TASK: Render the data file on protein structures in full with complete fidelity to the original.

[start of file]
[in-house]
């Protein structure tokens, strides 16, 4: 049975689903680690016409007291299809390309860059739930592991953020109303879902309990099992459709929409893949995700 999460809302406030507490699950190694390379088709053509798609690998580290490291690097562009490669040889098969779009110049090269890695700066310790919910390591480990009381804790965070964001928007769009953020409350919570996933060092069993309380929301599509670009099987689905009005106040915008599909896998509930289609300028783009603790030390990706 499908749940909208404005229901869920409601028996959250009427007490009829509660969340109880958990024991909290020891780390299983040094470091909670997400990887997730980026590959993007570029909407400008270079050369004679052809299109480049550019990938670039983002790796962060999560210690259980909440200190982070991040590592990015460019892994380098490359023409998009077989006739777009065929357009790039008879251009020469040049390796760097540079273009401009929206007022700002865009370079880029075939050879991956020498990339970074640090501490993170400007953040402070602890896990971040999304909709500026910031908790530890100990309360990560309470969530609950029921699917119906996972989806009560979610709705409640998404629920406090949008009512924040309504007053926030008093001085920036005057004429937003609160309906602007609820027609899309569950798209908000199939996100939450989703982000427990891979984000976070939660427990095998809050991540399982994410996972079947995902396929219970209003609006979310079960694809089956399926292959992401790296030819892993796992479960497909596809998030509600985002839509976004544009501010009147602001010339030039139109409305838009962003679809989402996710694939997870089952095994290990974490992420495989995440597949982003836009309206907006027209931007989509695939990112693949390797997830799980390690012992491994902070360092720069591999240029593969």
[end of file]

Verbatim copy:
[in-house]
């Protein structure tokens, strides 16, 4: 049975689903680690016409007291299809390309860059739930592991953020109303879902309990099992459709929409893949995700 999460809302406030507490699950190694390379088709053509798609690998580290490291690097562009490669040889098969779009110049090269890695700066310790919910390591480990009381804790965070964001928007769009953020409350919570996933060092069993309380929301599509670009099987689905009005106040915008599909896998509930289609300028783009603790030390990706 499908749940909208404005229901869920409601028996959250009427007490009829509660969340109880958990024991909290020891780390299983040094470091909670997400990887997730980026590959993007570029909407400008270079050369004679052809299109480049550019990938670039983002790796962060999560210690259980909440200190982070991040590592990015460019892994380098490359023409998009077989006739777009065929357009790039008879251009020469040049390796760097540079273009401009929206007022700002865009370079880029075939050879991956020498990339970074640090501490993170400007953040402070602890896990971040999304909709500026910031908790530890100990309360990560309470969530609950029921699917119906996972989806009560979610709705409640998404629920406090949008009512924040309504007053926030008093001085920036005057004429937003609160309906602007609820027609899309569950798209908000199939996100939450989703982000427990891979984000976070939660427990095998809050991540399982994410996972079947995902396929219970209003609006979310079960694809089956399926292959992401790296030819892993796992479960497909596809998030509600985002839509976004544009501010009147602001010339030039139109409305838009962003679809989402996710694939997870089952095994290990974490992420495989995440597949982003836009309206907006027209931007989509695939990112693949390797997830799980390690012992491994902070360092720069591999240029593969």